Hi Mortitia, Ann, others,
This is a complex question... Frankly, a home is a small
environment in which the child will always be (at heart) a
guest in her/his parents' home. The parents _own_ the home
and most of the stuff inside it, and as the earliest
residents of the household parents have a stronger role in
setting the culture of the household than any of their
children do. Any process of voting in a home environment
seems arbitrary, slapped on, and (above all) easily
reversible by the adults; so it is of questionable real
Democracy is for large groups of people looking for common
ground. A group the size of a family, residing in a
household that is in fact paid for and owned by only one or
two members of that group, can't rely on "democracy."
What a family _can_ rely on is respect -- a respect of
privacy, and a respect of individual persons' abilities to
look out for themselves. The real question for parents is
based on these challenges -- a parent _has_ more real-world
experience than a young child, most people _expect_ some
intervention by others if they happen to do something which
endangers themselves, and there are a host of real-world
decisions that a parent makes for his/her children (at least
when they are pre-verbal, but even afterwards).
There are some places when any person will agree that a
parent's responsibility trumps her/his child's innate rights
to be left free. I have proposed that the standard for the
exercise of "powers of attourney" is a good standard to
apply to the exercise of arbitrary parental authority:
On Sat, 1 Dec 2001, Ann Ide wrote:
> Hi everyone,
> Ann Ide here. New to list and SO happy to hear this question! We have been at SVS since April 2000. We're very comfortable with how the model works at school; but are still learning how to incorporate it into our home life. The ongoing question is: when is it really necessary to intervene in our children's lives? Do we have rules about their eating habits? Our 7 year old would happily live on bread, juice and junk. Do we let them stay up all night? Do we let them watch tv all the time they're home? And so on. It's not so simple. Plus you have to factor in that other people are sharing the living space. We have family meetings to work out some things. Maybe if we had them on a regular basis it would be better. Our 11 year old is fine with the differences between school and home and can understand and accept our reasonings. Our 7 year old, however, gets very indignant when he can't have his way about things and will try to prove his "rights", it seems. We're talking about things like wearing a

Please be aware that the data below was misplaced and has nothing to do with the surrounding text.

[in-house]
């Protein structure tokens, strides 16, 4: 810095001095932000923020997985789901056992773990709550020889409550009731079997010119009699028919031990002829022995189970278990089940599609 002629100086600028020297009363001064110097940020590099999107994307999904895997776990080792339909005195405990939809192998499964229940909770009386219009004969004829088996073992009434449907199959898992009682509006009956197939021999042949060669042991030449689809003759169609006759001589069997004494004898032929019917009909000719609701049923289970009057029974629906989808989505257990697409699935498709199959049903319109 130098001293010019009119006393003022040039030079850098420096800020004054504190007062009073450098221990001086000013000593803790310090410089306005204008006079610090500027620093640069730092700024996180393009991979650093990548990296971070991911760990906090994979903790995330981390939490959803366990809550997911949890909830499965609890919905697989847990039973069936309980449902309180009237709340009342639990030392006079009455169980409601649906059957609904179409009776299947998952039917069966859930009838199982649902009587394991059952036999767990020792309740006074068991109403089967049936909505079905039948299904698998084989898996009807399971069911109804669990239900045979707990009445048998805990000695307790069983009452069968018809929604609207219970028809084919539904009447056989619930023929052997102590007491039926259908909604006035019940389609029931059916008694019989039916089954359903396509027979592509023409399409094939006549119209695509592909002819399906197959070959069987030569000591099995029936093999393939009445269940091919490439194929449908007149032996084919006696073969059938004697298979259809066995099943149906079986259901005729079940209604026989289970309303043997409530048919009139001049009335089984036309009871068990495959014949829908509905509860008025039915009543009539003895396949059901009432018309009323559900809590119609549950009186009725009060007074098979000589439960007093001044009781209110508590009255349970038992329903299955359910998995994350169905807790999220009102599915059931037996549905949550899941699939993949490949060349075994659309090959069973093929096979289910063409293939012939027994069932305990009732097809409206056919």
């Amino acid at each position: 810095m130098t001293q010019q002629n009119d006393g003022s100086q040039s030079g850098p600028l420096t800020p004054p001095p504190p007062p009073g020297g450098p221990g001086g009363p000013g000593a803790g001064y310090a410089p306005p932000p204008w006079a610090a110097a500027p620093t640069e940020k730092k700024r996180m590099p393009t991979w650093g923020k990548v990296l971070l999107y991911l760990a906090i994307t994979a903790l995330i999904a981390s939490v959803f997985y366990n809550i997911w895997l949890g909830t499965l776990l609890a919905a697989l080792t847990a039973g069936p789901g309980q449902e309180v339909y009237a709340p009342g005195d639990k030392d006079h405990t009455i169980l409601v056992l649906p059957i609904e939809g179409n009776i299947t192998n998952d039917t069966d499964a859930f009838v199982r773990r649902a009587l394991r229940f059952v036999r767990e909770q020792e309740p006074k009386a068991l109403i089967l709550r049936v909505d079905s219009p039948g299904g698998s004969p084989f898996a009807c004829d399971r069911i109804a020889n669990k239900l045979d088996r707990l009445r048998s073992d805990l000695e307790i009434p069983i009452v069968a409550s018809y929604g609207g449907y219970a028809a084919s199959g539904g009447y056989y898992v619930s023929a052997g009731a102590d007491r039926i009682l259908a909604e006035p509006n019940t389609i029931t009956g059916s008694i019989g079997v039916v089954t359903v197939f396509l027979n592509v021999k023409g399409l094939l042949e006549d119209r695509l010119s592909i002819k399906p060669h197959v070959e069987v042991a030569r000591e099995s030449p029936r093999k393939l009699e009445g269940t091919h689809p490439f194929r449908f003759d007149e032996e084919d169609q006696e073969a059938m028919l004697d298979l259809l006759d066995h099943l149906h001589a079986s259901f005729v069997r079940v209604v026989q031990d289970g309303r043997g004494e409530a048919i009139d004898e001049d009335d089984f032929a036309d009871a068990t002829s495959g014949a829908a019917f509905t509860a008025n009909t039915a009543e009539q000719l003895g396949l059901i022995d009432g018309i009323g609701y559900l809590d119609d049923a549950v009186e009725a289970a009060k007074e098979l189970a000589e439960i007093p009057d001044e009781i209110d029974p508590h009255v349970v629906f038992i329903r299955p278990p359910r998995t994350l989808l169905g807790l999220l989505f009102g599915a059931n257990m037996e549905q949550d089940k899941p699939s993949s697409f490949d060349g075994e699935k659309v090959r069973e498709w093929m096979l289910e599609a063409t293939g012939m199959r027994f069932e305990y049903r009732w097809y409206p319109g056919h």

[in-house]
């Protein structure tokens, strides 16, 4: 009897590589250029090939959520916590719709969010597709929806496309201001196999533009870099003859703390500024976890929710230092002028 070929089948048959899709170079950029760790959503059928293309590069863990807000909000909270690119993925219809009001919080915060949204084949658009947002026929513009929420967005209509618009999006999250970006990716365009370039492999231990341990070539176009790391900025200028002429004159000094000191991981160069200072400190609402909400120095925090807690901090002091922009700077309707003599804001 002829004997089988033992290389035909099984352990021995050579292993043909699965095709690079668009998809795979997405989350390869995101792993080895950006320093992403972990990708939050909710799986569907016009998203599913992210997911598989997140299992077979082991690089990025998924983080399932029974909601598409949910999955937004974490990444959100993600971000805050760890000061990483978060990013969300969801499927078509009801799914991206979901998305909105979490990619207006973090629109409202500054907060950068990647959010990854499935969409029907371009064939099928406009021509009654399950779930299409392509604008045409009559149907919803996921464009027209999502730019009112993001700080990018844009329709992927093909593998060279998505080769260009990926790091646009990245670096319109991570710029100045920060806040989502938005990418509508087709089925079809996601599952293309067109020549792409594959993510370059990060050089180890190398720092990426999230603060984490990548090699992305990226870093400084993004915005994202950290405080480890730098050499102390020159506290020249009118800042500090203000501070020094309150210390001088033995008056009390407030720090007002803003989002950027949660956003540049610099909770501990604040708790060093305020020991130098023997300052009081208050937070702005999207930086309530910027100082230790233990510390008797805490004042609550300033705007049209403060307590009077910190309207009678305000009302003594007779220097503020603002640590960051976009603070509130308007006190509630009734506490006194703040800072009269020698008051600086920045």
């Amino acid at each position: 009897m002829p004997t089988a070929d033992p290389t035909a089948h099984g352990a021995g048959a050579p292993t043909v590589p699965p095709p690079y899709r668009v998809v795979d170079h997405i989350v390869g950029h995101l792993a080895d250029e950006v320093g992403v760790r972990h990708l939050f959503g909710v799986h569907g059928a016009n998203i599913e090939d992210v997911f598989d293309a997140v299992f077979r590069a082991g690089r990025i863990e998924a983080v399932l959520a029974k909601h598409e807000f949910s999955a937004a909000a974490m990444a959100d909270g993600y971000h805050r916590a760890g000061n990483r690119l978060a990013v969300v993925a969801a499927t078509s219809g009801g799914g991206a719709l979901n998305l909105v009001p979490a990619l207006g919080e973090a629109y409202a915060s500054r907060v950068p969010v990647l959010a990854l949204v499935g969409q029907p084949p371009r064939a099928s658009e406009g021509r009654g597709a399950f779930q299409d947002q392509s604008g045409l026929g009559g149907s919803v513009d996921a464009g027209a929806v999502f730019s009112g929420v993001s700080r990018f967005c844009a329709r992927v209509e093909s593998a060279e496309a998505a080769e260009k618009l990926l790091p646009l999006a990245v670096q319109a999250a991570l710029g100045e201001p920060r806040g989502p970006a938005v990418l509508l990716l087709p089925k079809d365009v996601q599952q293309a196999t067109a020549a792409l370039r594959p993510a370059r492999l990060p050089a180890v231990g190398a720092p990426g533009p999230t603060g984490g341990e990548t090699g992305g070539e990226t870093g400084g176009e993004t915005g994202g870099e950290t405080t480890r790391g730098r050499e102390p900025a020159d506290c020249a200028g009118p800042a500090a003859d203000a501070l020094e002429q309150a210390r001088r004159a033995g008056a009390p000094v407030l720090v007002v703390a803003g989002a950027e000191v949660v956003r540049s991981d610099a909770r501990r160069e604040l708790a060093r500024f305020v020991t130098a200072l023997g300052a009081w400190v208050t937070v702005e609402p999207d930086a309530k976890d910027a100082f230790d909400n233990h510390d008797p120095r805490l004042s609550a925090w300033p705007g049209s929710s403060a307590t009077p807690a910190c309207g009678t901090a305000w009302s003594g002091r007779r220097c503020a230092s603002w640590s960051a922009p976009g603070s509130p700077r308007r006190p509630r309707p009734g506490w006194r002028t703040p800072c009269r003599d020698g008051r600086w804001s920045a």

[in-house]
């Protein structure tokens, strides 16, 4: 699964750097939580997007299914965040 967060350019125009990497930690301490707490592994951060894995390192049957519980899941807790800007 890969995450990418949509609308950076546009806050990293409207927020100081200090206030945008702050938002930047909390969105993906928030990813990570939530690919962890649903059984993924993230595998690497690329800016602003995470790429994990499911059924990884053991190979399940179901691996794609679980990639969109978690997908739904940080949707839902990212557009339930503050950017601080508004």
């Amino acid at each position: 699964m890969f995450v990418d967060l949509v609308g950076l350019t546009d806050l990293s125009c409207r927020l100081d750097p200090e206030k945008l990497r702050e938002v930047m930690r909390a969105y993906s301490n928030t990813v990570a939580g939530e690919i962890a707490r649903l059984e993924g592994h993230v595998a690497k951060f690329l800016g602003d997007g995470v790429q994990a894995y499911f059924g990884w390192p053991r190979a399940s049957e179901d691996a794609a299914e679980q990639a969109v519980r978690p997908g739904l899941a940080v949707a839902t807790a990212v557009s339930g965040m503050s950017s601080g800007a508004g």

seatbelt even. And we're far from being authoritative parents. Anyone come up with a good list of home rules and regulations and a family version of JC so it's not just the parent versus child power struggle? Hope you'll post your ideas and experiences on the list or at least include me, if sent privately. (Ann.Ide@rcn.com)
> Ann Ide
> ----- Original Message -----
> From: morticia crone
> To: email@example.com
> Sent: Saturday, December 01, 2001 2:06 PM
> Subject: DSM: sudbury in the home
> hello all!
> i've heard said that this list is meant to discuss the model of education that is sudbury, got that. for the record, in case this is relevant, i haven't read any sudbury books - my sm info comes from the net. so, assuming all families have internal discrepencies, disagreements, difficulties, and hoping that i'm not being too off-topic, here, i'd like to ask some sudbury parents:
> whether and if so, how they *implement* democracy in the home? perhaps it's not too much to assume that no one attempts the sm in the home to a complete degree.
> assuming this is correct, how do your children relate to non-democracy (partial democracy, whatever) in the home?
> do you, the parents, attempt democratic solutions, and what are the results?
> do sudbury kids expect life outside of school to follow the same lines as within their school? how is the differentiation explained to the children?
> i don't mind if interested parties prefer to mail me off-list
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